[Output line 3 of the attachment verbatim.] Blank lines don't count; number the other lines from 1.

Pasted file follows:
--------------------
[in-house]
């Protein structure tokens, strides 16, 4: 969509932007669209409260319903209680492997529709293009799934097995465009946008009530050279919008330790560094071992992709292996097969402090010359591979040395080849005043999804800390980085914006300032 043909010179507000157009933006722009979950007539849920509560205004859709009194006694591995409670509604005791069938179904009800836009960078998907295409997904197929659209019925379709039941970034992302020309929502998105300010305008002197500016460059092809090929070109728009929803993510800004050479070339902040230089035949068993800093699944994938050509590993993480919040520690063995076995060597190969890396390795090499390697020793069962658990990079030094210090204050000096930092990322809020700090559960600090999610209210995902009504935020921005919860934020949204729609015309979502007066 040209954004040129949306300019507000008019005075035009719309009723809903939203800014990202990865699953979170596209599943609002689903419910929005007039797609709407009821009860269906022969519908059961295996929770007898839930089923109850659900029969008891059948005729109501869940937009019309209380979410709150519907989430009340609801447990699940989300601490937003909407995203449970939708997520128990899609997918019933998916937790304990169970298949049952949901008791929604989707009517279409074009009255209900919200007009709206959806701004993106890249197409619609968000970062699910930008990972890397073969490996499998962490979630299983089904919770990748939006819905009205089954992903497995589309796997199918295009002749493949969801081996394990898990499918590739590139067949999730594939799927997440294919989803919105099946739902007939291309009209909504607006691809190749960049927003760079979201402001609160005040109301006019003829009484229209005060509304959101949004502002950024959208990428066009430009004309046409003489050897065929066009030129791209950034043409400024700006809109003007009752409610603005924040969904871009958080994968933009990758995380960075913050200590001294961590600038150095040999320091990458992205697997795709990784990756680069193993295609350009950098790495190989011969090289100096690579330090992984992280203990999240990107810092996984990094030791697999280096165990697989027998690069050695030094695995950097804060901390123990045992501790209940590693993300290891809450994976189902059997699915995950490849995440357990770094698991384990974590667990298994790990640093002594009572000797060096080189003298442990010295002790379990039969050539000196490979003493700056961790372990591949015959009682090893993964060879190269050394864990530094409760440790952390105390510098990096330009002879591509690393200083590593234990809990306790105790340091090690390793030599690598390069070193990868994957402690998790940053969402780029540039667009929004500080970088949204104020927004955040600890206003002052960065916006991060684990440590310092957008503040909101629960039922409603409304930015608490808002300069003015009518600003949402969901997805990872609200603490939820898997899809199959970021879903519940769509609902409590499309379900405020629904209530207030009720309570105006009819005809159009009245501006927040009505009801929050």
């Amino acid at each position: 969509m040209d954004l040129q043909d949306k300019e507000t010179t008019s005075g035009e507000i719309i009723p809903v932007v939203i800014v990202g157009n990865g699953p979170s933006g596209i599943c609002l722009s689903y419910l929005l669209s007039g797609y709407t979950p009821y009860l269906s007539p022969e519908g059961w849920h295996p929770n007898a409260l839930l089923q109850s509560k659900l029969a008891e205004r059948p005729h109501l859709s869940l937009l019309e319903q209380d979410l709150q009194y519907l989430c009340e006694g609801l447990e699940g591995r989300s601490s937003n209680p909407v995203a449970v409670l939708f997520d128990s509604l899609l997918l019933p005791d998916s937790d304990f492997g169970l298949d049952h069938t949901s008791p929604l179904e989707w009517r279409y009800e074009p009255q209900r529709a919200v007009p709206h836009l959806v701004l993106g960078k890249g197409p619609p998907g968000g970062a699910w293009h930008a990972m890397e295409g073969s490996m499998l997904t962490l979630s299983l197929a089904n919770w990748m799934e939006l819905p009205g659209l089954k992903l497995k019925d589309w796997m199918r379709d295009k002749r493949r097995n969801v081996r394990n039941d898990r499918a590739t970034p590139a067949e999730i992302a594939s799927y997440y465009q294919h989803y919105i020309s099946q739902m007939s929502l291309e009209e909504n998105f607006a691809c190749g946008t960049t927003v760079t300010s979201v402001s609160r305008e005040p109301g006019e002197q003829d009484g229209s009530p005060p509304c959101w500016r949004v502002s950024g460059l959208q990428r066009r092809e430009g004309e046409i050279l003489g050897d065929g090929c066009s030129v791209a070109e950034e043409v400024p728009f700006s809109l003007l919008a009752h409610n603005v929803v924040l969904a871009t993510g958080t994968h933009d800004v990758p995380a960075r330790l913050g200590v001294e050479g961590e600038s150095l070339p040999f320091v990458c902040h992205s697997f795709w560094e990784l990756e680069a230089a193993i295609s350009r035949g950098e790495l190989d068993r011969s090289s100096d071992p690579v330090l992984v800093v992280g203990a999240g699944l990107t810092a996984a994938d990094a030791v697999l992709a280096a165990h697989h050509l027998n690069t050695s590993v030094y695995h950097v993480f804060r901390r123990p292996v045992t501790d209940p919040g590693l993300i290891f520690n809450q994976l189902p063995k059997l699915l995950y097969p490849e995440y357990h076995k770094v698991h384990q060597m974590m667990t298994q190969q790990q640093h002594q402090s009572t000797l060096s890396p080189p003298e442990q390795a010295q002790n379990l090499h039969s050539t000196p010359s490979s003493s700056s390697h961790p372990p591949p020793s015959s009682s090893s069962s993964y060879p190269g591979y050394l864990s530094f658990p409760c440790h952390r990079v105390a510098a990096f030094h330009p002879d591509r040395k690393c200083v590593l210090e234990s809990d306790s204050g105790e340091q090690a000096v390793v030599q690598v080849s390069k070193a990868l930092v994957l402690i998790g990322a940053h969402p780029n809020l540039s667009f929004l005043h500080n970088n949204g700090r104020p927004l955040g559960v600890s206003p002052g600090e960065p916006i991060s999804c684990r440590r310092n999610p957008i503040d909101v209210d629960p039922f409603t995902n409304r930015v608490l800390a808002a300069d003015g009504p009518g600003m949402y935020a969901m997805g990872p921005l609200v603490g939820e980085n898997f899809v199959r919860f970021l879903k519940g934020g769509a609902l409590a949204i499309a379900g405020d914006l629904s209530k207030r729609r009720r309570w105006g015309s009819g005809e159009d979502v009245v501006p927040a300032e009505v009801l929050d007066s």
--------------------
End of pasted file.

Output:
């Amino acid at each position: 969509m040209d954004l040129q043909d949306k300019e507000t010179t008019s005075g035009e507000i719309i009723p809903v932007v939203i800014v990202g157009n990865g699953p979170s933006g596209i599943c609002l722009s689903y419910l929005l669209s007039g797609y709407t979950p009821y009860l269906s007539p022969e519908g059961w849920h295996p929770n007898a409260l839930l089923q109850s509560k659900l029969a008891e205004r059948p005729h109501l859709s869940l937009l019309e319903q209380d979410l709150q009194y519907l989430c009340e006694g609801l447990e699940g591995r989300s601490s937003n209680p909407v995203a449970v409670l939708f997520d128990s509604l899609l997918l019933p005791d998916s937790d304990f492997g169970l298949d049952h069938t949901s008791p929604l179904e989707w009517r279409y009800e074009p009255q209900r529709a919200v007009p709206h836009l959806v701004l993106g960078k890249g197409p619609p998907g968000g970062a699910w293009h930008a990972m890397e295409g073969s490996m499998l997904t962490l979630s299983l197929a089904n919770w990748m799934e939006l819905p009205g659209l089954k992903l497995k019925d589309w796997m199918r379709d295009k002749r493949r097995n969801v081996r394990n039941d898990r499918a590739t970034p590139a067949e999730i992302a594939s799927y997440y465009q294919h989803y919105i020309s099946q739902m007939s929502l291309e009209e909504n998105f607006a691809c190749g946008t960049t927003v760079t300010s979201v402001s609160r305008e005040p109301g006019e002197q003829d009484g229209s009530p005060p509304c959101w500016r949004v502002s950024g460059l959208q990428r066009r092809e430009g004309e046409i050279l003489g050897d065929g090929c066009s030129v791209a070109e950034e043409v400024p728009f700006s809109l003007l919008a009752h409610n603005v929803v924040l969904a871009t993510g958080t994968h933009d800004v990758p995380a960075r330790l913050g200590v001294e050479g961590e600038s150095l070339p040999f320091v990458c902040h992205s697997f795709w560094e990784l990756e680069a230089a193993i295609s350009r035949g950098e790495l190989d068993r011969s090289s100096d071992p690579v330090l992984v800093v992280g203990a999240g699944l990107t810092a996984a994938d990094a030791v697999l992709a280096a165990h697989h050509l027998n690069t050695s590993v030094y695995h950097v993480f804060r901390r123990p292996v045992t501790d209940p919040g590693l993300i290891f520690n809450q994976l189902p063995k059997l699915l995950y097969p490849e995440y357990h076995k770094v698991h384990q060597m974590m667990t298994q190969q790990q640093h002594q402090s009572t000797l060096s890396p080189p003298e442990q390795a010295q002790n379990l090499h039969s050539t000196p010359s490979s003493s700056s390697h961790p372990p591949p020793s015959s009682s090893s069962s993964y060879p190269g591979y050394l864990s530094f658990p409760c440790h952390r990079v105390a510098a990096f030094h330009p002879d591509r040395k690393c200083v590593l210090e234990s809990d306790s204050g105790e340091q090690a000096v390793v030599q690598v080849s390069k070193a990868l930092v994957l402690i998790g990322a940053h969402p780029n809020l540039s667009f929004l005043h500080n970088n949204g700090r104020p927004l955040g559960v600890s206003p002052g600090e960065p916006i991060s999804c684990r440590r310092n999610p957008i503040d909101v209210d629960p039922f409603t995902n409304r930015v608490l800390a808002a300069d003015g009504p009518g600003m949402y935020a969901m997805g990872p921005l609200v603490g939820e980085n898997f899809v199959r919860f970021l879903k519940g934020g769509a609902l409590a949204i499309a379900g405020d914006l629904s209530k207030r729609r009720r309570w105006g015309s009819g005809e159009d979502v009245v501006p927040a300032e009505v009801l929050d007066s």